United States District Court, D. Maine
DECISION AND ORDER
E. WALKER UNITED STATES DISTRICT JUDGE.
Plaintiff, National Fire Adjustment Company, Inc., seeks a
declaratory judgment stating that the Defendant, Eric Cioppa,
cannot enforce 24-A M.R.S. § 1476, which requires that
public adjusters adhere to a 36-hour waiting period before
soliciting business from Maine citizens or offering a
contract for public adjustment services. According to
Plaintiff, the statute violates Plaintiff's first
amendment speech rights. The parties request a judgment on a
Fire Adjustment Company, Inc. (“Plaintiff” or
“NFA”) provides licensed public insurance
adjustment services for clients who have suffered property
damage in the State of Maine. Stip. Facts ¶ 14.
NFA holds an active resident adjuster license from the State
of Maine's Department of Professional and Financial
Regulation, Bureau of Insurance. Id. ¶ 15.
the nature of NFA's business to enter into contracts with
property owners after the property owners suffer a loss
insured by an insurance company. When a property owner
retains NFA's services, NFA's employees provide
loss-adjustments services to the property owner, which
services, ideally, will provide the property owner with a
method for adjusting (placing a value on) the insured loss
that is more favorable to the property owner than the method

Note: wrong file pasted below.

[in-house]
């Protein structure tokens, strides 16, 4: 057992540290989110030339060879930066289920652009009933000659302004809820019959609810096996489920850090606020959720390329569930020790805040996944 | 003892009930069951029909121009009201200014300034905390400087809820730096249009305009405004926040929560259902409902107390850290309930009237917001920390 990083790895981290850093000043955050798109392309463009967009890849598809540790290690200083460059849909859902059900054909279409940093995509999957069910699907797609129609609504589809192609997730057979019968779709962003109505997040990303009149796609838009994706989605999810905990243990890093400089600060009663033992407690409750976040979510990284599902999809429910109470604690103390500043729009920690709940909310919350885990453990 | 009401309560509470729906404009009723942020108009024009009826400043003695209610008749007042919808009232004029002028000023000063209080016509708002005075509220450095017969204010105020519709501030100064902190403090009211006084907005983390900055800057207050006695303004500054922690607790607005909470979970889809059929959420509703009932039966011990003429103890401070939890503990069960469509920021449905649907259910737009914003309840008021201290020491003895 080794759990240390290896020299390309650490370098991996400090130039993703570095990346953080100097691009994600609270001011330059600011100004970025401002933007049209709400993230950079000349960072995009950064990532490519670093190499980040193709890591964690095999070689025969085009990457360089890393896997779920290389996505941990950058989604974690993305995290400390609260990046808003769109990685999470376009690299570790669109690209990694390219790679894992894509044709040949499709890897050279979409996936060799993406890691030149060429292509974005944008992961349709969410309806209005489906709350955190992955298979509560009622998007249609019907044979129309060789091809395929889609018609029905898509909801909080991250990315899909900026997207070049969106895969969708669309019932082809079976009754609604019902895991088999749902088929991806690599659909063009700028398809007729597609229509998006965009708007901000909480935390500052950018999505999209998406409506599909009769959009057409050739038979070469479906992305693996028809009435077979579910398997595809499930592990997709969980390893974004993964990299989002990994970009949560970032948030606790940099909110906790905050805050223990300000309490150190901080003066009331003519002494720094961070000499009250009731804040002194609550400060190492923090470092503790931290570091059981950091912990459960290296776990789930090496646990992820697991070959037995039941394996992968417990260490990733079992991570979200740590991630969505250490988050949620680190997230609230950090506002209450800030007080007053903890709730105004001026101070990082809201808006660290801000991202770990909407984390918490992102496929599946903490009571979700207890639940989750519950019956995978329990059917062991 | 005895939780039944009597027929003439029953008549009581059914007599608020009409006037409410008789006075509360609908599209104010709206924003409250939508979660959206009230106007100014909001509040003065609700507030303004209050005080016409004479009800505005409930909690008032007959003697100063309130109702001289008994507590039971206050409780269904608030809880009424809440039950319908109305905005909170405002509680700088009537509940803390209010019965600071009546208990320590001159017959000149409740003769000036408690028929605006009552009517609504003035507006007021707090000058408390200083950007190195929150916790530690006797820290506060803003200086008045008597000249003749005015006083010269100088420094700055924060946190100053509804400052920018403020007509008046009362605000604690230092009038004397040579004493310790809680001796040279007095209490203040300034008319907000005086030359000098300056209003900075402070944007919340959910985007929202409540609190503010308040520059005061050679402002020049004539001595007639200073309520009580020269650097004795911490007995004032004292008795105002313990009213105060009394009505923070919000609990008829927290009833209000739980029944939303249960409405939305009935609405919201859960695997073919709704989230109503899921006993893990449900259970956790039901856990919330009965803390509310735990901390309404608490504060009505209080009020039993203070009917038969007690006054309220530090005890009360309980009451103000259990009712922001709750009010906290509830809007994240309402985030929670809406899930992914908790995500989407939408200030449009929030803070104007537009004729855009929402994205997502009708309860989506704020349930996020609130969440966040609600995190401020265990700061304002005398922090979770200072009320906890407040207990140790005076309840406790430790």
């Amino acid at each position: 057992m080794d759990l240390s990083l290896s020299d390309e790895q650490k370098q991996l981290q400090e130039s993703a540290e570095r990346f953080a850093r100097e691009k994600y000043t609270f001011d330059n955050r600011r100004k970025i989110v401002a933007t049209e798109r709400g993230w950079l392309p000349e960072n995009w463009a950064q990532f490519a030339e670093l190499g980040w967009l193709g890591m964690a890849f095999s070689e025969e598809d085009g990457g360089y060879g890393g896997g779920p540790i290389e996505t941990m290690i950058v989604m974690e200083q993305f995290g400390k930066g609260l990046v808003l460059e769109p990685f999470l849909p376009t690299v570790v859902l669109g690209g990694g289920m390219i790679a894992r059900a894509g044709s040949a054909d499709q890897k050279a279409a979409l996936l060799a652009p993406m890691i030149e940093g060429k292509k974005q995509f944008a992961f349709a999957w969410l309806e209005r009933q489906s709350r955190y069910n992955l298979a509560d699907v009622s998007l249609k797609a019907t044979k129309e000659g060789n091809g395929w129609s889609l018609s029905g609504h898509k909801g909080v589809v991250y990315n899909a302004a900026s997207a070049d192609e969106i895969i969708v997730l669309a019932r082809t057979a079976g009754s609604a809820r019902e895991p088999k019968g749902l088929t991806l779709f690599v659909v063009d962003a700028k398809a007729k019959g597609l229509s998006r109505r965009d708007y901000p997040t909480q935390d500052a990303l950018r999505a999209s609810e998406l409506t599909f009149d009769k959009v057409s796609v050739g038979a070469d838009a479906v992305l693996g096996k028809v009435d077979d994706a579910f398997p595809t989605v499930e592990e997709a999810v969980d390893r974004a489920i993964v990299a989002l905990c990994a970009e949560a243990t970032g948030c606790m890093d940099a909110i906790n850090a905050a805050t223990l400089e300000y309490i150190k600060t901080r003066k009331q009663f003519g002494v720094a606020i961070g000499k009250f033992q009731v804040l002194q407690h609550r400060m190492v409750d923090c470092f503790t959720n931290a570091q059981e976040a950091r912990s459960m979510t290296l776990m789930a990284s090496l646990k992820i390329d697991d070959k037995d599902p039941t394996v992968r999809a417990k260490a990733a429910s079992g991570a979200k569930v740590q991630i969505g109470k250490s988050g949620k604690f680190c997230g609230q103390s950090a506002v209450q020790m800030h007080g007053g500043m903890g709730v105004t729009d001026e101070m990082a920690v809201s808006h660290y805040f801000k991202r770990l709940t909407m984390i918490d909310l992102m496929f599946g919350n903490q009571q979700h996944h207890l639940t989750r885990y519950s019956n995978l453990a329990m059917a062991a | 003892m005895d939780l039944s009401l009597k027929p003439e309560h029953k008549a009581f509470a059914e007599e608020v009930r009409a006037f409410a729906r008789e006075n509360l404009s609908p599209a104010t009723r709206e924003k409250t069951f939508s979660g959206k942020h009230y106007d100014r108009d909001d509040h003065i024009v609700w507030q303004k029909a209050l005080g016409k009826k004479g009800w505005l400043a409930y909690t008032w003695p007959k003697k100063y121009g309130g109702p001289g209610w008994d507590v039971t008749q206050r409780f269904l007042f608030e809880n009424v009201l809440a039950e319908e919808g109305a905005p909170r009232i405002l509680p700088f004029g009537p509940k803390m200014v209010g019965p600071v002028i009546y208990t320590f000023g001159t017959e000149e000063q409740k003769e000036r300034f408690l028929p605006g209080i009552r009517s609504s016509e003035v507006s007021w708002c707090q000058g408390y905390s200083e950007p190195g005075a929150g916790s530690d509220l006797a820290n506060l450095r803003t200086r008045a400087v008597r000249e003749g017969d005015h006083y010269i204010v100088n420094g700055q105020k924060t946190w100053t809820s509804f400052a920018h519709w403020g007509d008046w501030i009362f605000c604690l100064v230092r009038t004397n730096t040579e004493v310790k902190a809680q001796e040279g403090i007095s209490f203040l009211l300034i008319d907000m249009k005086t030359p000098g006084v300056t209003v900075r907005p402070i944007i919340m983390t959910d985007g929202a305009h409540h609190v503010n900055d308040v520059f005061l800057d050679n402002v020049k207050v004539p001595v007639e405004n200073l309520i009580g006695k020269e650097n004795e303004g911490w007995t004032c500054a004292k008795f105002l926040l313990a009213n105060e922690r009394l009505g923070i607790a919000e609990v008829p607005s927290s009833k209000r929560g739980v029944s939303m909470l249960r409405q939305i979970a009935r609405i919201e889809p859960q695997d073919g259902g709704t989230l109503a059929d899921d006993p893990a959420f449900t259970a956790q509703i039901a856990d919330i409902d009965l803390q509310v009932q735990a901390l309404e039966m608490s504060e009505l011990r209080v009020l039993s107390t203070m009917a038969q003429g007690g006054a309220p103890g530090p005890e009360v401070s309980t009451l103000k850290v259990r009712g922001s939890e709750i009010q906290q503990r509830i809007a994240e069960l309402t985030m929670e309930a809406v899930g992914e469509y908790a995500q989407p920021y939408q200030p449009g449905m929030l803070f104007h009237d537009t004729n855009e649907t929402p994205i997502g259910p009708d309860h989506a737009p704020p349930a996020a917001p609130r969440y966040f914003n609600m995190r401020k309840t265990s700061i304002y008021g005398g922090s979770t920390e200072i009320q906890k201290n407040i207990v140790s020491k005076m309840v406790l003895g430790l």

used by adjusters employed or contracted by the property
owner's insurance company. By providing this service,
NFA's adjusters (sometimes called “public
adjusters”) help ensure that property owners settle
coverage claims with their insurance companies for fair
value. Id. ¶ 6. In return for their services,
public adjusters charge a fee to the policyholder. The fee is
usually a percentage of the overall damage recovery paid by
the insurance company. Id.
1997, through the Maine Insurance Code, the State of Maine
has restricted the ability of public adjusters to solicit
business within a 36-hour window following a loss. In its
current form,  the so-called “36-Hour Rule”
reads as follows:
1. Solicitation. An adjuster seeking to
provide adjusting services to an insured for a fee to be paid
by the insured may not solicit or offer an adjustment
services contract to any person for at least 36 hours after
an accident or occurrence as a result of which the person
might have a potential claim.
24-A M.R.S. § 1476(1).
reviewed the merits of the proposed legislation, and in the
course of deliberations that resulted in amendments to the
36-Hour Rule, the Legislature did not consider or rely on any
factual findings of fraudulent, misleading, intrusive, or
otherwise concerning communications by public adjusters.
Stip. R. ¶ 43.
Eric Cioppa is the Superintendent of the Maine Bureau of
Insurance. Id. ¶ 24. The Maine Bureau of
Insurance is one of five agencies within the State of
Maine's Department of Professional and Financial
Regulation. Id. ¶ 25. The Maine Bureau of
Insurance regulates the State's insurance industry,
including by licensing insurance adjusters and imposing
discipline for violations of the State's insurance laws.
Id. ¶ 26. In addition to other duties,
Superintendent Cioppa is charged with protecting consumers
from misleading or fraudulent business activities.
Id. ¶ 27.
in Maine must be licensed and are governed by a comprehensive
state regulatory scheme to protect the public from misleading
or fraudulent business activities. Id. ¶¶
28-29. Among other tools in his enforcement arsenal,
Superintendent Cioppa is authorized to revoke, suspend, place
on probation, or otherwise limit the licensure of adjusters,
and to impose civil penalties and restitution orders, for